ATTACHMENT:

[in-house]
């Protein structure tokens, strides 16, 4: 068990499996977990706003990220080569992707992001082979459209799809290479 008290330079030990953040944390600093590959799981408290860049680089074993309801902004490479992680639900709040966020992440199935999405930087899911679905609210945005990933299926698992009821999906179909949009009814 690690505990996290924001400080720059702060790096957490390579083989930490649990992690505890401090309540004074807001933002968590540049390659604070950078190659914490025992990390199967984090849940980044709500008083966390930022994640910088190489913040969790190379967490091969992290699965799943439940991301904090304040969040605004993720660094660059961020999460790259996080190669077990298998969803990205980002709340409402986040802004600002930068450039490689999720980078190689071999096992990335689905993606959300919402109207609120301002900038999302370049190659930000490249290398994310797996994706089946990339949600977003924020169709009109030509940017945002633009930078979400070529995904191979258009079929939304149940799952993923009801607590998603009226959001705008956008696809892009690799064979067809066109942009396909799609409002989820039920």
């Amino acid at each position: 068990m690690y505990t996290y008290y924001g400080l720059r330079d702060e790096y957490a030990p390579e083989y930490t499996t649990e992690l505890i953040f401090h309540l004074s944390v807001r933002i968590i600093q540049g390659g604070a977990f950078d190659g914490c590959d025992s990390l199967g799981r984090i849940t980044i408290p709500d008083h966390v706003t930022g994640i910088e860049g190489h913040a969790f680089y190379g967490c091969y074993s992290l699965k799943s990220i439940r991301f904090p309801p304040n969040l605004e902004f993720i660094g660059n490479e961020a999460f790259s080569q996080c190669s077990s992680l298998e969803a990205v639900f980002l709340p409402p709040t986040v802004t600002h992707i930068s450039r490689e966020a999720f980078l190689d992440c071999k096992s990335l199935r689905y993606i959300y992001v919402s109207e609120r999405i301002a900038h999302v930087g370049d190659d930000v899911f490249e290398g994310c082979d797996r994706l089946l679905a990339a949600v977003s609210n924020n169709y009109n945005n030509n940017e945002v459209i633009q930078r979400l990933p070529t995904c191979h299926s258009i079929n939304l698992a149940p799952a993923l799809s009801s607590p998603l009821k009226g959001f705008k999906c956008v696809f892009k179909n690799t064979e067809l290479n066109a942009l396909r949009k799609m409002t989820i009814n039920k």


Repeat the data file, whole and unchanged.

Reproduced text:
[in-house]
């Protein structure tokens, strides 16, 4: 068990499996977990706003990220080569992707992001082979459209799809290479 008290330079030990953040944390600093590959799981408290860049680089074993309801902004490479992680639900709040966020992440199935999405930087899911679905609210945005990933299926698992009821999906179909949009009814 690690505990996290924001400080720059702060790096957490390579083989930490649990992690505890401090309540004074807001933002968590540049390659604070950078190659914490025992990390199967984090849940980044709500008083966390930022994640910088190489913040969790190379967490091969992290699965799943439940991301904090304040969040605004993720660094660059961020999460790259996080190669077990298998969803990205980002709340409402986040802004600002930068450039490689999720980078190689071999096992990335689905993606959300919402109207609120301002900038999302370049190659930000490249290398994310797996994706089946990339949600977003924020169709009109030509940017945002633009930078979400070529995904191979258009079929939304149940799952993923009801607590998603009226959001705008956008696809892009690799064979067809066109942009396909799609409002989820039920």
């Amino acid at each position: 068990m690690y505990t996290y008290y924001g400080l720059r330079d702060e790096y957490a030990p390579e083989y930490t499996t649990e992690l505890i953040f401090h309540l004074s944390v807001r933002i968590i600093q540049g390659g604070a977990f950078d190659g914490c590959d025992s990390l199967g799981r984090i849940t980044i408290p709500d008083h966390v706003t930022g994640i910088e860049g190489h913040a969790f680089y190379g967490c091969y074993s992290l699965k799943s990220i439940r991301f904090p309801p304040n969040l605004e902004f993720i660094g660059n490479e961020a999460f790259s080569q996080c190669s077990s992680l298998e969803a990205v639900f980002l709340p409402p709040t986040v802004t600002h992707i930068s450039r490689e966020a999720f980078l190689d992440c071999k096992s990335l199935r689905y993606i959300y992001v919402s109207e609120r999405i301002a900038h999302v930087g370049d190659d930000v899911f490249e290398g994310c082979d797996r994706l089946l679905a990339a949600v977003s609210n924020n169709y009109n945005n030509n940017e945002v459209i633009q930078r979400l990933p070529t995904c191979h299926s258009i079929n939304l698992a149940p799952a993923l799809s009801s607590p998603l009821k009226g959001f705008k999906c956008v696809f892009k179909n690799t064979e067809l290479n066109a942009l396909r949009k799609m409002t989820i009814n039920k």